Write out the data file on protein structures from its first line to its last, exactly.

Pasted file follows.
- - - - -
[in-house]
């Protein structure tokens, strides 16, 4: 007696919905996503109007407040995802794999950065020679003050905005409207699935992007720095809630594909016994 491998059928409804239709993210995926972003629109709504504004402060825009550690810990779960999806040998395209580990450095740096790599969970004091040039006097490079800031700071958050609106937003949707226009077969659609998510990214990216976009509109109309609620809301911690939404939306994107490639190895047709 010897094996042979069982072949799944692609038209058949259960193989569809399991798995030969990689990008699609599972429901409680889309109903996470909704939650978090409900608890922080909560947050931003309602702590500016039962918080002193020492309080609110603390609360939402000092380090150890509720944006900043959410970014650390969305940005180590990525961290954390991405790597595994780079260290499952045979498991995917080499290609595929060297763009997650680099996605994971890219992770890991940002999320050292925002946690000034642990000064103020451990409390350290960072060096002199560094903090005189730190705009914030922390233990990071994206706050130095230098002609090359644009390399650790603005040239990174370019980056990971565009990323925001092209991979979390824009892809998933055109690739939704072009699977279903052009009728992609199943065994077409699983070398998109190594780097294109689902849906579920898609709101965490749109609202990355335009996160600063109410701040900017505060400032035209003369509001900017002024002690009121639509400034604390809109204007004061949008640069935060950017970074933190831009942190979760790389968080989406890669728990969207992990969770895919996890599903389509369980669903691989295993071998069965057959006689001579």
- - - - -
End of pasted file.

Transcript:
[in-house]
């Protein structure tokens, strides 16, 4: 007696919905996503109007407040995802794999950065020679003050905005409207699935992007720095809630594909016994 491998059928409804239709993210995926972003629109709504504004402060825009550690810990779960999806040998395209580990450095740096790599969970004091040039006097490079800031700071958050609106937003949707226009077969659609998510990214990216976009509109109309609620809301911690939404939306994107490639190895047709 010897094996042979069982072949799944692609038209058949259960193989569809399991798995030969990689990008699609599972429901409680889309109903996470909704939650978090409900608890922080909560947050931003309602702590500016039962918080002193020492309080609110603390609360939402000092380090150890509720944006900043959410970014650390969305940005180590990525961290954390991405790597595994780079260290499952045979498991995917080499290609595929060297763009997650680099996605994971890219992770890991940002999320050292925002946690000034642990000064103020451990409390350290960072060096002199560094903090005189730190705009914030922390233990990071994206706050130095230098002609090359644009390399650790603005040239990174370019980056990971565009990323925001092209991979979390824009892809998933055109690739939704072009699977279903052009009728992609199943065994077409699983070398998109190594780097294109689902849906579920898609709101965490749109609202990355335009996160600063109410701040900017505060400032035209003369509001900017002024002690009121639509400034604390809109204007004061949008640069935060950017970074933190831009942190979760790389968080989406890669728990969207992990969770895919996890599903389509369980669903691989295993071998069965057959006689001579």